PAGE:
Finding the best company for you: Is bigger better? Or is less more?
Whether you just graduated or are looking for a new job, selecting the best company for you can be a daunting task. To be honest, when I was looking for my first job, I didn't have a clue. I'd worked as a freelancer for about a year and discovered that it wasn't for me; I wanted income stability and to work with a team. After that, I worked for a start-up, small “boutique” companies, and large enterprises. Each provided its benefits, disadvantages, and opportunities that you should be aware of while completing your job search.
The pressure to get a job, any job, can be high. I started my career in Europe and had a financial backup (government benefits) if things didn't work out. Most people in the US don't have that luxury and find themselves rushing into the next available gig. Finding the best fit can save you from the misery of starting all over again. Matching yourself with the right company will hopefully lead not just to a position but a long-lasting, sustainable career.
Where to start?
The best company for you is a company that aligns with your values, goals, and work style. Narrowing it down to a specific industry is the first step. Next: focus on the size; understanding the differences between start-ups, small companies, and large enterprises is key.
The first company I worked for was a start-up, and I loved being part of a small team, wearing multiple hats, and contributing to growth. Everything was new, processes, materials, and strategies. We even developed a proprietary, unique marketing research software, and I loved it. I learned a lot in a very short time, yet the opportunities for upward progress were limited.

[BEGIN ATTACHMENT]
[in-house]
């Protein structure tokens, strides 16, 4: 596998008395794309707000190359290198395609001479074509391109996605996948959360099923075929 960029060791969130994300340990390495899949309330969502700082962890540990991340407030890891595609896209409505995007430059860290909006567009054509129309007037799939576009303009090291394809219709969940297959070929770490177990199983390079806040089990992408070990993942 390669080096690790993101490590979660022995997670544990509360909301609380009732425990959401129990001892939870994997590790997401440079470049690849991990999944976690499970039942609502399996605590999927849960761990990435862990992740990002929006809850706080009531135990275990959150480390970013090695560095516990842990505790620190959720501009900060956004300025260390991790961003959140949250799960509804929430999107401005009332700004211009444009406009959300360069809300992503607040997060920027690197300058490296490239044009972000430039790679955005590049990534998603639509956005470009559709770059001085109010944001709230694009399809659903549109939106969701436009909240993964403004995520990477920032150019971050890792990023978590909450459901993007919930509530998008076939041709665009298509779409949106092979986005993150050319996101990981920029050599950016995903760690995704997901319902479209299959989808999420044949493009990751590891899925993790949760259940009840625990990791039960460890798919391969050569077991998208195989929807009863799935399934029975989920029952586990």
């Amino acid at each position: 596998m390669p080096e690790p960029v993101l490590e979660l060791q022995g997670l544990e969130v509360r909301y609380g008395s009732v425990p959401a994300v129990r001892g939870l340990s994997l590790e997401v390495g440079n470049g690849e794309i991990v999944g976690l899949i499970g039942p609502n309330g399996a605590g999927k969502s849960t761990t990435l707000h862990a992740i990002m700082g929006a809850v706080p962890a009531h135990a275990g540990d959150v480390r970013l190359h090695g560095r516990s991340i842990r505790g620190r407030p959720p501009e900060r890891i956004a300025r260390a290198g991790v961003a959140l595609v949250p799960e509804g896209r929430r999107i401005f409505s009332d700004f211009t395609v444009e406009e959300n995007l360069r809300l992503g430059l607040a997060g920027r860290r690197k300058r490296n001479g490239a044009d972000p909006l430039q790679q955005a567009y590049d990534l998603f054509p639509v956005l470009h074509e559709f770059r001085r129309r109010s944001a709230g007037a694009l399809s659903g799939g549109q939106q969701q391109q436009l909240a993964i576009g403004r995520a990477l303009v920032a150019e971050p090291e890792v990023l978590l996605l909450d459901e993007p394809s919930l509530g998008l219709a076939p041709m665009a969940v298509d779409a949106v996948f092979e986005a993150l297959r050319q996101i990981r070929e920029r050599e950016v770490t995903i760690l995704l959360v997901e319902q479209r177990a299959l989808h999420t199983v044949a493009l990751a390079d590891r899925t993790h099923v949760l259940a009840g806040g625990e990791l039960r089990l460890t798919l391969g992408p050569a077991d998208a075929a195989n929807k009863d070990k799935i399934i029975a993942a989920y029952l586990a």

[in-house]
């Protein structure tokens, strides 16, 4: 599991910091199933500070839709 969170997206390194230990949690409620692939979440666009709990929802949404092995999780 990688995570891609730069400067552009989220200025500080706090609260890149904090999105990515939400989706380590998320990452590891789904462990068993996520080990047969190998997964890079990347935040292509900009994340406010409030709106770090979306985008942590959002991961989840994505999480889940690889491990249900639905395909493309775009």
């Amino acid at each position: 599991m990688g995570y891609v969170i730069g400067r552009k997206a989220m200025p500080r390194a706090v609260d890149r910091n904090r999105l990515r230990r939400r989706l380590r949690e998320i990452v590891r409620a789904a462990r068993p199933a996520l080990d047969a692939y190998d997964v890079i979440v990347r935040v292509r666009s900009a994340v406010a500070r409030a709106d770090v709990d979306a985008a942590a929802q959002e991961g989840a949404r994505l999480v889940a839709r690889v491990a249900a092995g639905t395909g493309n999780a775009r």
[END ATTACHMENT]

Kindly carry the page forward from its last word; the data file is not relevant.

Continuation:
Sizing up a company
There are advantages and disadvantages to both large and small companies. The benefits offered can be better at larger companies, and you may get the opportunity to specialize and develop deep expertise in one specific area. They also might provide professional education, accelerating your skill development. On the other hand, getting anything done in a large organization can take more time and include following procedures. Policies can stifle creativity, spontaneity, and opportunities to innovate.
In smaller companies, benefits are usually less comprehensive. Everyone wears several hats, so you're more likely to develop a broader range of skills than deep expertise in one specific area. While you can stand out and become more rapidly credible and visible, you might not have the same opportunity for steady upward progress. There’s usually more transparency and less competition. If you are the type of person who wants to have their say and wants to feel involved in the direction of the business, a smaller organization is probably a better fit for you.
What to look for in a company?
For those looking at their next job, I recommend looking closely at what's missing at your current company. You changed as a person (you want to switch industry or type of position, or you became a parent and need a better work/life balance), or your team or the company changed.
At Macedon, I enjoy the culture and diversity of a medium-size organization; there’s an openness to change and innovation. I like challenges; it keeps me engaged and passionate about what I do. These were important items on my wishlist when I applied for my current position at Macedon.
Interviewing the company is just as important as they're interviewing you. Look for limitations and opportunities in your selected companies. Trust your gut, and don't waste your time on companies you know are not right for you. When researching, applying, and interviewing, ask yourself, "Would I enjoy working here?"
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